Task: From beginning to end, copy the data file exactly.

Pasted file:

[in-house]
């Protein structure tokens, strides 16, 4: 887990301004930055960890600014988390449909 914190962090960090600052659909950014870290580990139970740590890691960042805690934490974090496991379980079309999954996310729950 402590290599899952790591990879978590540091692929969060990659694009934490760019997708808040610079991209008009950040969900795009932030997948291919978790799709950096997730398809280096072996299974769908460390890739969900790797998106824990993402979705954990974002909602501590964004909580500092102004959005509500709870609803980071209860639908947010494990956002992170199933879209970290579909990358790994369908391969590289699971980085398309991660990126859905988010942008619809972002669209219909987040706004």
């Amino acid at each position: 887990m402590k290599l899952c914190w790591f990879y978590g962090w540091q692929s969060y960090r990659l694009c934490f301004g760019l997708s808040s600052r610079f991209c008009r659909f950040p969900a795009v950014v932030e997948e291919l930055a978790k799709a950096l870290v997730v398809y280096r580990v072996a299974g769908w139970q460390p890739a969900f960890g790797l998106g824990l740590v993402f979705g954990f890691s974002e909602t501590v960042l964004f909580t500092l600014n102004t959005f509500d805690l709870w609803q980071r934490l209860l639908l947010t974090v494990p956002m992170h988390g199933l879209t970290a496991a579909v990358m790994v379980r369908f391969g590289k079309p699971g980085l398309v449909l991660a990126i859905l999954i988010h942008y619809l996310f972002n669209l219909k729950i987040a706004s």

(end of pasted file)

[in-house]
């Protein structure tokens, strides 16, 4: 887990301004930055960890600014988390449909 914190962090960090600052659909950014870290580990139970740590890691960042805690934490974090496991379980079309999954996310729950 402590290599899952790591990879978590540091692929969060990659694009934490760019997708808040610079991209008009950040969900795009932030997948291919978790799709950096997730398809280096072996299974769908460390890739969900790797998106824990993402979705954990974002909602501590964004909580500092102004959005509500709870609803980071209860639908947010494990956002992170199933879209970290579909990358790994369908391969590289699971980085398309991660990126859905988010942008619809972002669209219909987040706004």
């Amino acid at each position: 887990m402590k290599l899952c914190w790591f990879y978590g962090w540091q692929s969060y960090r990659l694009c934490f301004g760019l997708s808040s600052r610079f991209c008009r659909f950040p969900a795009v950014v932030e997948e291919l930055a978790k799709a950096l870290v997730v398809y280096r580990v072996a299974g769908w139970q460390p890739a969900f960890g790797l998106g824990l740590v993402f979705g954990f890691s974002e909602t501590v960042l964004f909580t500092l600014n102004t959005f509500d805690l709870w609803q980071r934490l209860l639908l947010t974090v494990p956002m992170h988390g199933l879209t970290a496991a579909v990358m790994v379980r369908f391969g590289k079309p699971g980085l398309v449909l991660a990126i859905l999954i988010h942008y619809l996310f972002n669209l219909k729950i987040a706004s």